by Udo Pernisz
Word Ways, 1988

Traveling by car, usually passive and often boring, can now be turned into a meaningful recreation. The activity described here started out with what the children called Bingo: looking for signs along the highway with the letters B-I-N-G-O on them, one letter per sign, and in the order prescribed by the word. Each player silently checks the signs visible from the car until the one who has first seen all five letters calls out “Bingo”. The signs that can be used for this game must be visible from the road, more or less facing oncoming traffic. This includes traffic signs along the road and signs off the road, that is, commercial signs, advertising, graffiti on barn walls, or names on factory buildings. Text written on vehicles is not admissible: no license plates, no car types, no lettering on trucks or utilities.

It took more than a year of occasional playing this game, on several trips from the middle of Michigan down to Detroit and back, before I realized that the rule by which only road signs and immobile text are used for compiling the word, in fact characterizes the highway as to its capability to provide certain letters in a certain sequence over a distance traveled.

Heading north the other day from Detroit on I-75, the whole family played the world BINGO several times as usual. Then we used our names for a change. We had just passed the JOSELYN ROAD exit (using the J to start my daughter Janka’s name) when my other daughter, Pam, suggested that instead of collecting a word, one should go through the whole alphabet, from A to Z.  This formidable task was considered a family affair, rather than individual competition, and we decided that each letter should be called out by whoever saw it first. We are five, and the excitement over the new game was great.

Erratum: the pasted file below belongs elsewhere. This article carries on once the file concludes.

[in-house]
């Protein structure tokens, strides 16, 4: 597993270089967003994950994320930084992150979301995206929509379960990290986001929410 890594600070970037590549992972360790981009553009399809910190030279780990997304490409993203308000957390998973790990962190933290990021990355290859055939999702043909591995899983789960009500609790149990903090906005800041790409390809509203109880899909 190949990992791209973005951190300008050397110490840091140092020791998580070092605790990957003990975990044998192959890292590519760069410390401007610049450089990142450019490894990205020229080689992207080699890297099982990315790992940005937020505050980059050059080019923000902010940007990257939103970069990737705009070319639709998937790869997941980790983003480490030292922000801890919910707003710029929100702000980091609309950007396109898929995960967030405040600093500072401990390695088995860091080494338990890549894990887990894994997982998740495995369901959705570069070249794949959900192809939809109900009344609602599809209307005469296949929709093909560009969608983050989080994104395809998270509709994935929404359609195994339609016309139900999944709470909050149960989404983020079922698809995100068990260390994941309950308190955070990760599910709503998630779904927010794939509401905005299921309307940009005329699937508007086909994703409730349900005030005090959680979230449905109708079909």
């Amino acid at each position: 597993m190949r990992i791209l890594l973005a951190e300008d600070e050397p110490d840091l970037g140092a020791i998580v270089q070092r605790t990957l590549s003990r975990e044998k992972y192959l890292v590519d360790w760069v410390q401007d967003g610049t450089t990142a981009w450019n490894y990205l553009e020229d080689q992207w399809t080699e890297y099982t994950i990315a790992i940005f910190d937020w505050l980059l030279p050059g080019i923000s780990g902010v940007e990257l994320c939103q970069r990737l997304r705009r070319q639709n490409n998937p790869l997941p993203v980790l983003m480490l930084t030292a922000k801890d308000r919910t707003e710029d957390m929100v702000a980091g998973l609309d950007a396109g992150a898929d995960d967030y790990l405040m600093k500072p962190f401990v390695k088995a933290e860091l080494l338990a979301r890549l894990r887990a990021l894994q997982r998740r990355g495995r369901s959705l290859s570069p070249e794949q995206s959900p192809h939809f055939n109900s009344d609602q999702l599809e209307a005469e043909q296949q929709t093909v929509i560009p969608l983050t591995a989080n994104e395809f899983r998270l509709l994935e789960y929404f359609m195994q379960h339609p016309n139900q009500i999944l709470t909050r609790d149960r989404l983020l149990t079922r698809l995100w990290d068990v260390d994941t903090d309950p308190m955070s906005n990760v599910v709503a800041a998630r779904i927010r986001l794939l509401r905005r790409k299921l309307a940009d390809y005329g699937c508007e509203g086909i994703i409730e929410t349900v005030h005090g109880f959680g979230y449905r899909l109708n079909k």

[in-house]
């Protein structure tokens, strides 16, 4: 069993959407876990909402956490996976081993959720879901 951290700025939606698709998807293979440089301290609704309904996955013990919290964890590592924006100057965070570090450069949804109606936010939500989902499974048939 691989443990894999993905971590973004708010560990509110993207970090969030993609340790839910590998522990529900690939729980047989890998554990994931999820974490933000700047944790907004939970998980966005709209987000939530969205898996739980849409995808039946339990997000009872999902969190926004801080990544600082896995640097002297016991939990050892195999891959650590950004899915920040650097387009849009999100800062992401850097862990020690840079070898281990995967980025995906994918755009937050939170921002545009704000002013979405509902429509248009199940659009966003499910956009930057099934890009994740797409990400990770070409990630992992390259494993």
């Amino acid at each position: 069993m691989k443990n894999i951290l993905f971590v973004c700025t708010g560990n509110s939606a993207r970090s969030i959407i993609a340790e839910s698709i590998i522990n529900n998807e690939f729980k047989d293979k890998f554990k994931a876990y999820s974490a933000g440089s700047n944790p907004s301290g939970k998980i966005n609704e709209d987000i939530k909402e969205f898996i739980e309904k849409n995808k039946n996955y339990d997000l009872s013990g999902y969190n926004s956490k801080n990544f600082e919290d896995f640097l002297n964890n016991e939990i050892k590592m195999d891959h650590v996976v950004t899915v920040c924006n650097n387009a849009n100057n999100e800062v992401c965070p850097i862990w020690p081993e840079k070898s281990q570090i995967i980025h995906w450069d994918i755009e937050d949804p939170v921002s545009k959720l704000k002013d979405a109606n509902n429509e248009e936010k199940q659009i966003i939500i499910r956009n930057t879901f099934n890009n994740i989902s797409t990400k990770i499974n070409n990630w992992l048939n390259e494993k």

We found A, B, …, without much trouble in short time, and then got stuck at J. We realized that this letter is really scarce on road signs: after the exit to Joselyn Road we drove for nearly twenty miles without encountering a J until we finally passed a sign which announced a fair sometime in JUNE. The reprieve was short-lived: no sign with K, either—another rarity. It showed up eventually in the name MCKEARNS on a billboard. The next difficulty was to find the letter Q. It was spotted on a sign that announced an activity going on in a SQUARE in a nearby town. The end of the alphabet was surprisingly easy: the X occurs at highways EXITs, and V, Y, and Z are on signs erected on the median of interstate highways at fairly regular intervals stating that AUTHORIZED VEHICLES ONLY may turn there. This first stretch was the longest on our journey: 23 miles from A to Z. In contrast, it took only 7 miles to collect the next alphabet.

Obviously, the network of highways can be characterized and catalogued by the distances over which the passengers in automobiles can find all the letters of the alphabet from A to Z on road signs while driving along. Such a distance may be called a Pangrammatic Distance. Its length depends on many variables, most importantly on the geographical location, the type of highway or road (interstate, state, county), the starting point of a journey and the direction of travel, the weather and lighting conditions (i.e., the time of day), and on human factors and skills (eyesight, ability to read).

There are two different kinds of signs that contribute to the pangrammatic distances of a road:

  1. Highway-specific signs carrying words that pertain to automobile traffic. These signs reflect the extent technology is present in administrative regulations. BRIDGES ICE BEFORE ROADS or RAILROAD CROSSING are examples of this category.
  2. Area-specific signs with words that derive from the cultural and economic background of the immediate or general region through which a particular highways leads. Proper names and advertisements belong here as well as call letters and radio and TV stations (supplying W and K on the East and West Coast regions, respectively).